Ryan Gosling doesn’t star in this movie, he haunts it.

I actually saw The Place Beyond the Pines before the last two movies I reviewed (Evil Dead and Oblivion) but it’s taken me a lot longer to conjure a review. This is partly because I wanted to like this one more than I did. It’s also because, whether it works for you or not, The Place Beyond the Pines is one you have to sit with for a while. It’s thematically dense and takes itself very seriously. It mostly succeeds in expressing its themes effectively and leaving the audience with the semi-melancholy feeling that pervades it. That said, the structure undermines the movie and it seems like they should have presented it for what it is rather than hiding its generational scope behind the promise of its leads doing impressive dramatic work, which they do.

Overall, The Place Beyond the Pines is hampered by the conceits that don’t work. On a deeper level, though, it’s a movie that should connect strongly on the strength of its essential theme: what sons inherit from their fathers, good and bad. I think that The Place Beyond the Pines is probably a more enjoyable experience if you know about the plot and a pretty major character death before actually seeing it. Without this knowledge, the feeling is that Pines is trying to be surprising and it ends up feeling frustrating instead. Because of this, I won’t caution you to avoid spoilers on this movie unless you are just fundamentally against them on principle. With this opening scrawl, I’ve respected that as usual but I will be including spoilers in the main text of the review.


Luke Ganton walks a fine line with audience sympathy.

Luke is a traveling motorcycle stuntman covered in the kinds of random, awful looking tattoos that instantly make a person off-putting. He looks like a hesher, dresses in the same dirty moth-eaten clothes all the time, and chain-smokes cigarettes like the modern caricature of the Lone Rebel that he is. Ganton is not self-aware enough to know what model of masculinity he’s adopted, but the movie wants us to be very much aware of it. Part of the point of Pines is using these models and deconstructing them. The intellectual value of the film is in how well it pulls this off. What undermines Luke’s fringe exterior is the existence of a son.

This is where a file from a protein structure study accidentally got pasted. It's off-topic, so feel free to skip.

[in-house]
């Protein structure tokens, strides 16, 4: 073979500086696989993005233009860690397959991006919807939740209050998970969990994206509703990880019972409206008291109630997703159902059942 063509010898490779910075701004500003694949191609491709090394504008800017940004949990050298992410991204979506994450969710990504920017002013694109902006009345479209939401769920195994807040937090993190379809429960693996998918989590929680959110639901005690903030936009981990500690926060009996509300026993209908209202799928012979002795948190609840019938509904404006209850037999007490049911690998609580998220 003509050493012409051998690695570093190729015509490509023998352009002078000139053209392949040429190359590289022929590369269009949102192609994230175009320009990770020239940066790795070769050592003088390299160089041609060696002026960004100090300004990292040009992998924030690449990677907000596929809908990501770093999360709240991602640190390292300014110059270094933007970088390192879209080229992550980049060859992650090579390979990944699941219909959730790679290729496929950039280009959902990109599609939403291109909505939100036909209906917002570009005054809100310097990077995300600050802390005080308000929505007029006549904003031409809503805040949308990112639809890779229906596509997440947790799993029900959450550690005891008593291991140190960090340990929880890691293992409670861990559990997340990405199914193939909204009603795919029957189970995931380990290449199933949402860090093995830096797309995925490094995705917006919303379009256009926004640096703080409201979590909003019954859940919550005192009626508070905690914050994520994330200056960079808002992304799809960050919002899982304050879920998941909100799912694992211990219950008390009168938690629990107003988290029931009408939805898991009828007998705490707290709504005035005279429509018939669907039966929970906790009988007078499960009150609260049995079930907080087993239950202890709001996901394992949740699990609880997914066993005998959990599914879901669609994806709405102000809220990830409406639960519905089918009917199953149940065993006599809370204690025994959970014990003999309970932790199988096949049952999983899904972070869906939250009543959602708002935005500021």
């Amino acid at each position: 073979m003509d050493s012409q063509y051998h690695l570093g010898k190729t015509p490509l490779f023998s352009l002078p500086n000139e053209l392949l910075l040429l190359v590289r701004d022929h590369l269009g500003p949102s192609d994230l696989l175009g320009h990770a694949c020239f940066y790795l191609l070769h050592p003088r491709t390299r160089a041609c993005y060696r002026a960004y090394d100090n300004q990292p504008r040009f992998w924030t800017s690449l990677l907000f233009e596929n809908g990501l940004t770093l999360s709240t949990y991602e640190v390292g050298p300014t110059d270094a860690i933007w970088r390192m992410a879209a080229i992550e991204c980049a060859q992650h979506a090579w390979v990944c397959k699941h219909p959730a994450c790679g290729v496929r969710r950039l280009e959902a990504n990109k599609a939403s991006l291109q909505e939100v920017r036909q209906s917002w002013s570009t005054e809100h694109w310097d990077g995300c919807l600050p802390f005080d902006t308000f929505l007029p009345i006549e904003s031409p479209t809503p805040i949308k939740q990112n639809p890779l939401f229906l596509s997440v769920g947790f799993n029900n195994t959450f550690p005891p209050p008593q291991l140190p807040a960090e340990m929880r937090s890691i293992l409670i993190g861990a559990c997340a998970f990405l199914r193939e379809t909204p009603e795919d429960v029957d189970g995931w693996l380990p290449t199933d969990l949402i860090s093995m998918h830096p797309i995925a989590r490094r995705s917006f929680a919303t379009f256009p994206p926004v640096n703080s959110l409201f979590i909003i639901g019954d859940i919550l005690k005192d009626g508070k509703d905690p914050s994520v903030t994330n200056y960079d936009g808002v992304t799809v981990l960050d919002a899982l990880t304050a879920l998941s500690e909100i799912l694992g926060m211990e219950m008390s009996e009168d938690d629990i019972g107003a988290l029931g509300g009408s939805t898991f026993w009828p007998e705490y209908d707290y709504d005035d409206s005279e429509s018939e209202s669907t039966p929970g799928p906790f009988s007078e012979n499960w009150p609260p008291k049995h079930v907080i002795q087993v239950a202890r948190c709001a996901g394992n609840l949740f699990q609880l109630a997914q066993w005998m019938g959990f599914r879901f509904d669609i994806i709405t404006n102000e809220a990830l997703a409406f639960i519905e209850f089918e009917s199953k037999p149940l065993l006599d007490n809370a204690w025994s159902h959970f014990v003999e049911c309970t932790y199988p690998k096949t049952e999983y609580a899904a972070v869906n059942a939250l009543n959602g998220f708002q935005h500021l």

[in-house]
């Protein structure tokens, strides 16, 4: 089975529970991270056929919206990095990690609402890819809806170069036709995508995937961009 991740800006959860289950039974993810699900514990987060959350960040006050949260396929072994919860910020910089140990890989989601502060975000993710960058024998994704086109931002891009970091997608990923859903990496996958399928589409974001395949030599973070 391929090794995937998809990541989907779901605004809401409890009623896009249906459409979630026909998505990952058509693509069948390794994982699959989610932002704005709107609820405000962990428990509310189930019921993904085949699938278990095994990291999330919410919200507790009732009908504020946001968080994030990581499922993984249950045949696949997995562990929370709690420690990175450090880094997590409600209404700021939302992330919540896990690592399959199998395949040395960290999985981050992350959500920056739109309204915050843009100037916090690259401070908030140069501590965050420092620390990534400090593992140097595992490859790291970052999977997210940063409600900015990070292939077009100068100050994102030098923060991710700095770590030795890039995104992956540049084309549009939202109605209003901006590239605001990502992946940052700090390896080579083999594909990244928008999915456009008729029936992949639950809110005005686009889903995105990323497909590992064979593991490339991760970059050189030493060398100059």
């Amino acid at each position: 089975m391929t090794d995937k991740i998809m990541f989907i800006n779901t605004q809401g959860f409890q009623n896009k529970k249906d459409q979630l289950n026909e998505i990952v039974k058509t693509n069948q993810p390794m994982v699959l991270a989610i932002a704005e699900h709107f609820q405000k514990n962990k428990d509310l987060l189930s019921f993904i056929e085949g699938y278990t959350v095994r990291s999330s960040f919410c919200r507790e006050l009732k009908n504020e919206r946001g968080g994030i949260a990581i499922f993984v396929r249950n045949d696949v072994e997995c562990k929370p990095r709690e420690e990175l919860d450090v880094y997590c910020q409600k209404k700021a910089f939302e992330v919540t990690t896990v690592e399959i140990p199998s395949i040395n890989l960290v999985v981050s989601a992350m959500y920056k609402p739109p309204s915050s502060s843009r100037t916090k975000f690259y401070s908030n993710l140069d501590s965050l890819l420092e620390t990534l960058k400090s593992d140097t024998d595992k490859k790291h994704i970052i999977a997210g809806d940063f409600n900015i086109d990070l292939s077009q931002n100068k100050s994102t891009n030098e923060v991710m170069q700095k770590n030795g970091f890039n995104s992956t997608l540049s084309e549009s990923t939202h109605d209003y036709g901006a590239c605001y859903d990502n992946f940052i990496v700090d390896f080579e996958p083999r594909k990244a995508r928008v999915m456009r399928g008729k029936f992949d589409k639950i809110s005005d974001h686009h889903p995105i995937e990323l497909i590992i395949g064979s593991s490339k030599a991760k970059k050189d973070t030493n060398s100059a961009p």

On a roll through Schenectady, NY some time ago, he had a fling with Romina (Eva Mendez) and she became pregnant. When he finds out, Luke quits the life he’s seemingly satisfied with and begins to exist in the gray and fuzzy place between a familiar archetype and something more human and unpredictable. Gosling imbues the character with a reserved edginess, the same feel he gave his character in Driver. This is only appropriate given that both movies are dealing with the same archetype and approaching deconstruction from different places. Unlike the Driver, Luke quickly loses control of his cultivated aura of cool and “don’t give no fucks”. He becomes almost creepily desperate to build some kind of domestic life with Romina and their son. Meanwhile, Romina has a fella but this doesn’t seem to stop either of them. The romance of the idea is what snares her, while Luke quietly self-destructs trying to live up to some kind of fever-dream he has about their future.


This is a beautifully shot movie, by the way.

Luke hooks up with Robin (Ben Mendelsohn), a man who is like him but maybe fifteen years older. Robin tells Luke how easy it is to rob banks and away they go. Robbing banks to make enough money for his new family is exactly the kind of romantic masculine fantasy that appeals to Luke. His entire manner revolves around that model he’s trying so hard to follow. His possessiveness, his desperation, and his delusion all make him a bit threatening to the viewer. At the same time, his vulnerability and commitment endear him to us, making us see the man beneath the image. There’s no doubt he actually loves his son and wants to be a good father, and it’s the journey between the want of the connection and the responsibility of the relationship that is thematically important. For the whole film, too, not just for Luke. It’s a sentiment that echoes in every fiber of it.